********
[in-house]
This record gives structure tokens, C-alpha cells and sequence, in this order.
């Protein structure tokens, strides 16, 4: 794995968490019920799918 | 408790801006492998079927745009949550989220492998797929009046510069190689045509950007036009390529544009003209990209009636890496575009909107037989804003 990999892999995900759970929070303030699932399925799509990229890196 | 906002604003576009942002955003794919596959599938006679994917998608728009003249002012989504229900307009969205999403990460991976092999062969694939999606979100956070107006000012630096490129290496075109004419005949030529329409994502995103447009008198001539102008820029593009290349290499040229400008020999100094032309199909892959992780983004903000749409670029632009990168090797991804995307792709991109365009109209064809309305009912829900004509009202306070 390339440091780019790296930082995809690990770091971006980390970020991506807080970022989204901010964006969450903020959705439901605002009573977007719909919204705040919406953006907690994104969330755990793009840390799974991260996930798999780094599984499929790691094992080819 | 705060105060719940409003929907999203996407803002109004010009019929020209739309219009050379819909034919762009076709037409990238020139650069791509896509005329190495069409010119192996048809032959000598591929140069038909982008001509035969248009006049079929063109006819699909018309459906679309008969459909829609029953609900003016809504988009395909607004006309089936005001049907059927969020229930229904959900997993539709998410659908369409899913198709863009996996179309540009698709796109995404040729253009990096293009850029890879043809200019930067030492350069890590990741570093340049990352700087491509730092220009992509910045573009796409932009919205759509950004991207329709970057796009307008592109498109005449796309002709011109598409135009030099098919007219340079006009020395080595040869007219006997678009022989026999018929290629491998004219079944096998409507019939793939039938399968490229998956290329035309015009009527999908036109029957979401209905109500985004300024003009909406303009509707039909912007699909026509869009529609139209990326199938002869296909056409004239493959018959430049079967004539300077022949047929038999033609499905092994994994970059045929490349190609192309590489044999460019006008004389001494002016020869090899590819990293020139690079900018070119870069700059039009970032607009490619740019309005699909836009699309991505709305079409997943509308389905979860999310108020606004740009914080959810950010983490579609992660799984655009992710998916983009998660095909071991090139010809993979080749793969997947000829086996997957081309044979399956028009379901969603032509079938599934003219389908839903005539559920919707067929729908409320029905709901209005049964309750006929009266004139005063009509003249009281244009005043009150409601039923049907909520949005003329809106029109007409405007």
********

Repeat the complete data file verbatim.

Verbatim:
[in-house]
This record gives structure tokens, C-alpha cells and sequence, in this order.
């Protein structure tokens, strides 16, 4: 794995968490019920799918 | 408790801006492998079927745009949550989220492998797929009046510069190689045509950007036009390529544009003209990209009636890496575009909107037989804003 990999892999995900759970929070303030699932399925799509990229890196 | 906002604003576009942002955003794919596959599938006679994917998608728009003249002012989504229900307009969205999403990460991976092999062969694939999606979100956070107006000012630096490129290496075109004419005949030529329409994502995103447009008198001539102008820029593009290349290499040229400008020999100094032309199909892959992780983004903000749409670029632009990168090797991804995307792709991109365009109209064809309305009912829900004509009202306070 390339440091780019790296930082995809690990770091971006980390970020991506807080970022989204901010964006969450903020959705439901605002009573977007719909919204705040919406953006907690994104969330755990793009840390799974991260996930798999780094599984499929790691094992080819 | 705060105060719940409003929907999203996407803002109004010009019929020209739309219009050379819909034919762009076709037409990238020139650069791509896509005329190495069409010119192996048809032959000598591929140069038909982008001509035969248009006049079929063109006819699909018309459906679309008969459909829609029953609900003016809504988009395909607004006309089936005001049907059927969020229930229904959900997993539709998410659908369409899913198709863009996996179309540009698709796109995404040729253009990096293009850029890879043809200019930067030492350069890590990741570093340049990352700087491509730092220009992509910045573009796409932009919205759509950004991207329709970057796009307008592109498109005449796309002709011109598409135009030099098919007219340079006009020395080595040869007219006997678009022989026999018929290629491998004219079944096998409507019939793939039938399968490229998956290329035309015009009527999908036109029957979401209905109500985004300024003009909406303009509707039909912007699909026509869009529609139209990326199938002869296909056409004239493959018959430049079967004539300077022949047929038999033609499905092994994994970059045929490349190609192309590489044999460019006008004389001494002016020869090899590819990293020139690079900018070119870069700059039009970032607009490619740019309005699909836009699309991505709305079409997943509308389905979860999310108020606004740009914080959810950010983490579609992660799984655009992710998916983009998660095909071991090139010809993979080749793969997947000829086996997957081309044979399956028009379901969603032509079938599934003219389908839903005539559920919707067929729908409320029905709901209005049964309750006929009266004139005063009509003249009281244009005043009150409601039923049907909520949005003329809106029109007409405007």